Fortunes, for the teams, waxed and waned behind the Tohatsu in first place on the leader board, but until 30 laps had passed no real challenge appeared to the three riders in front. Then George Ashton, Itom and Roy Bacon, BITS appeared on the leader-board after maintaining a most steady race.

The Woolley/Cramp Itom began to misfire (the contact breaker pivot was loose in the back-plate) and it made several pit stops before eventually falling back to 3rd place. Then at around 5 o’clock, the Tohatsu had finished it’s 92 laps ‘250’miles, at an average speed, of only a shade, below 56 mph.

1962 ‘5Occ Enduro’ – Brian Woolley (Brian wrote this for the R50C club magazine)

As all my time at this memorable meeting was taken up in the Timekeepers Box as Chief Lap Scorer, my observations were somewhat limited, and they must of course, quite naturally, go firstly to the fine response the Club received to its urgent appeal on the day of the meeting, for wives and sweethearts (although we gave competitors a solemn undertaking that they would be kept well separated) and who rallied round and. did a truly magnificent job of work in the over-crowded confines of the Timekeepers Box.

As a result I believe the Club was able to put on this important meeting, and to save some £40 on the costs of the job in previous years, and this is I hope an example which will be followed up again with the Clubs future meetings; the lap scorers worked extremely well and the master sheet which they collectively produced will be made available for all to see at the Clubs Annual Dinner.

The Simmonds brothers, David and Michael brought the Tohatsu through the race with, it appeared, never a question of challenge — but having subsequently discussed the race with them, I learned that all was far from well and they both nursed their machine along with fingers crossed, which must have been tiresome whichever hand was used. Apparently some obscure ignition fault plagued them, and examination of the machine after the event disclosed that they only just made it — or so they said. Second place was a magnificent achievement and a very well ridden race by the ever popular Eddie Swain and his charming wife Beryl, surely if BBC Sportsview want to award a sports Family Favourite Trophy, they need look no further than our own Club to provide the participants (no pun intended).

The services of the St. Johns Ambulance Brigade were fortunately not seriously required although it was to my knowledge that two riders were treated for pneumonia after being passed on the Norwich Straight by the Simmonds Bros in the early stages of the race when their machine was going like a rocket.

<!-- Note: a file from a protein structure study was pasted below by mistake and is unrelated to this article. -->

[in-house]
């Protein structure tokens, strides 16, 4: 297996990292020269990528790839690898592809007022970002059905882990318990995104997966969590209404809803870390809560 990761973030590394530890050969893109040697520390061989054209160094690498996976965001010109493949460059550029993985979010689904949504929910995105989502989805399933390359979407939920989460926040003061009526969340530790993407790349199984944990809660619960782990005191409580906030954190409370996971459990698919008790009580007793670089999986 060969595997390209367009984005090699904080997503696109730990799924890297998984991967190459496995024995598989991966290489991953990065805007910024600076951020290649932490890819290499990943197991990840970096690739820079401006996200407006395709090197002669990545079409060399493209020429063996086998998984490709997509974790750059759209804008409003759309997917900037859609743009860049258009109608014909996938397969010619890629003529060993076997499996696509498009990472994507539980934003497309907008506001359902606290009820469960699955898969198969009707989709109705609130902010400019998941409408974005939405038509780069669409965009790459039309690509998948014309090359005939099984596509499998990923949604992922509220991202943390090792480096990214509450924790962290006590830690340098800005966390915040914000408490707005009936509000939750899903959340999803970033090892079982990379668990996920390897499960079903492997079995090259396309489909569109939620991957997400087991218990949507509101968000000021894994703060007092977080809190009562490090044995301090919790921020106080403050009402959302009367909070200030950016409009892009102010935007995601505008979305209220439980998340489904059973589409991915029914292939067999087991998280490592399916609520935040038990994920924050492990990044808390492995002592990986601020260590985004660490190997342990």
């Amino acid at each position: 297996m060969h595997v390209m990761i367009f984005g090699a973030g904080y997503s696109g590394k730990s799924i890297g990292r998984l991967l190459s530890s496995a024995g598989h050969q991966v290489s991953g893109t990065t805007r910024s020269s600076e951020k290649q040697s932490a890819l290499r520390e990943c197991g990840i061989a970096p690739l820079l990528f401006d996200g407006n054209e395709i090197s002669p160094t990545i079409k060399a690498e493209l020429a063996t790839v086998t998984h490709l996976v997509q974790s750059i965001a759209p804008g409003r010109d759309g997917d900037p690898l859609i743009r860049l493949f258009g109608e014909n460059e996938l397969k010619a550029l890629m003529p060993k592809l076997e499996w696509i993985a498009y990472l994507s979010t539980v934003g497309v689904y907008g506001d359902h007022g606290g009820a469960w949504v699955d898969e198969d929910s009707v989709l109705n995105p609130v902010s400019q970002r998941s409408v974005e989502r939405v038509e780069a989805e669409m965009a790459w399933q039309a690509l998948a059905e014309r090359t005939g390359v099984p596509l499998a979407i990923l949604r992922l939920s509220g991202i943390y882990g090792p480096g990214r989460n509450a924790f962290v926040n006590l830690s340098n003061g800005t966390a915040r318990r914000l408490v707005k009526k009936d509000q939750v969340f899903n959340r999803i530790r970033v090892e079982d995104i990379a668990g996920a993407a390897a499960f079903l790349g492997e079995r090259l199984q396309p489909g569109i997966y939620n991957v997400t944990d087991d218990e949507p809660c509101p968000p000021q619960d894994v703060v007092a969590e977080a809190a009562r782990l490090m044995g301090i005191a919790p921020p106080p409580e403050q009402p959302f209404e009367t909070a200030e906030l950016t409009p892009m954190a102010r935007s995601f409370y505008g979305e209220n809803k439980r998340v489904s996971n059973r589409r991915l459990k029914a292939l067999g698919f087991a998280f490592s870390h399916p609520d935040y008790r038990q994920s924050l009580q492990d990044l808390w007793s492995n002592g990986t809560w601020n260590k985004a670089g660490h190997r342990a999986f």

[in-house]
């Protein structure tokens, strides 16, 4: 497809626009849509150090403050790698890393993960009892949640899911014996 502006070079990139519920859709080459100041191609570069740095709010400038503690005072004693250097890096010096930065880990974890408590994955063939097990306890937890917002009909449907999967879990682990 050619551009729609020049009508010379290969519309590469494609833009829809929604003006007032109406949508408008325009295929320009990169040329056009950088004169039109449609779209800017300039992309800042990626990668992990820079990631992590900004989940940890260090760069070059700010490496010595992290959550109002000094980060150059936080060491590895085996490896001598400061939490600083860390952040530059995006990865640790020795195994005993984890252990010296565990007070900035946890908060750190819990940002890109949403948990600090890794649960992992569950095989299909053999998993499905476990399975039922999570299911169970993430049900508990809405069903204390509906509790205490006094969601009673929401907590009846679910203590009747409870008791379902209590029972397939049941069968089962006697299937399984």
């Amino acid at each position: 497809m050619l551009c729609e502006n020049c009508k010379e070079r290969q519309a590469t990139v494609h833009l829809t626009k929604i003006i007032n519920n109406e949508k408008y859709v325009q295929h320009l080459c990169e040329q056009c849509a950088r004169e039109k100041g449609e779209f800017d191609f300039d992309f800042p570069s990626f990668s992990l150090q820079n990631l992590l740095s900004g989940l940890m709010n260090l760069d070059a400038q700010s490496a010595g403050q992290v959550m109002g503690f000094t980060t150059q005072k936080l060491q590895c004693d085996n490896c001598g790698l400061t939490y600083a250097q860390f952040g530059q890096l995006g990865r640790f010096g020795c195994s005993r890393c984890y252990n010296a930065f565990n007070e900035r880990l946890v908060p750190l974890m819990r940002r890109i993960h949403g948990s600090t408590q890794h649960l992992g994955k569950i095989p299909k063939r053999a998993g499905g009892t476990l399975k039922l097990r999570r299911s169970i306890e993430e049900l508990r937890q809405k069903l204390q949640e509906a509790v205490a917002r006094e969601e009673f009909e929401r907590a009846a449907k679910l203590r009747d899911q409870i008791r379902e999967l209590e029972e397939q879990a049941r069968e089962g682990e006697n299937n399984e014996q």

The Committee have decided that if possible every effort will be made to see that all official finishers in the 1962, 250 mile ‘50cc Enduro’ will receive some small token to commemorate the occasion, and this is something which we feel will be appreciated by all members.

How the Simmonds, 'Tohatsu', engine stripped - by Dave and Mike.

So, we started the race with a sick motor, but as the race progressed it didn’t seem to get any worse, and we were in the lead and holding it with out having to scratch too much. There isn’t much we can say about the actual race; we refuelled at regular intervals, changed riders and counted the laps one by one. Our pit crew were good and had us in and out of the pits at every change without a problem. Picture: The engine displayed here is the basic TOHATSU RUNPET SPORT moped model. this formed the basis for the Simmonds racer.

"We had to pull the engine down that evening in the paddock to try and locate the fault because I, Dave, was due to ride it in the British Championship meeting at Oulton Park the next day. The engine had been running rich, but this was probably mostly due to the misfiring during the race, there was little or no coke deposit at all in the combustion chamber or exhaust port.

"The machine was completely free from oil and was as clean as it was when we started~ of course, the race was run in good weather".
"The front tyre was as good as new, but the rear had “had it”.
"Unfortunately, when we rebuilt the engine, we still had the miss, and it was not until a few weeks later that we eventually traced it to an open circuit H.T. lead, such a simple thing, but so illusive".

The brothers closing phrase was "We are looking forward to the 1963 Enduro in October to try and repeat our 1962 performance, but this time with a 'Tohatsu" twin cylinder machine'. Let the pre-work begin".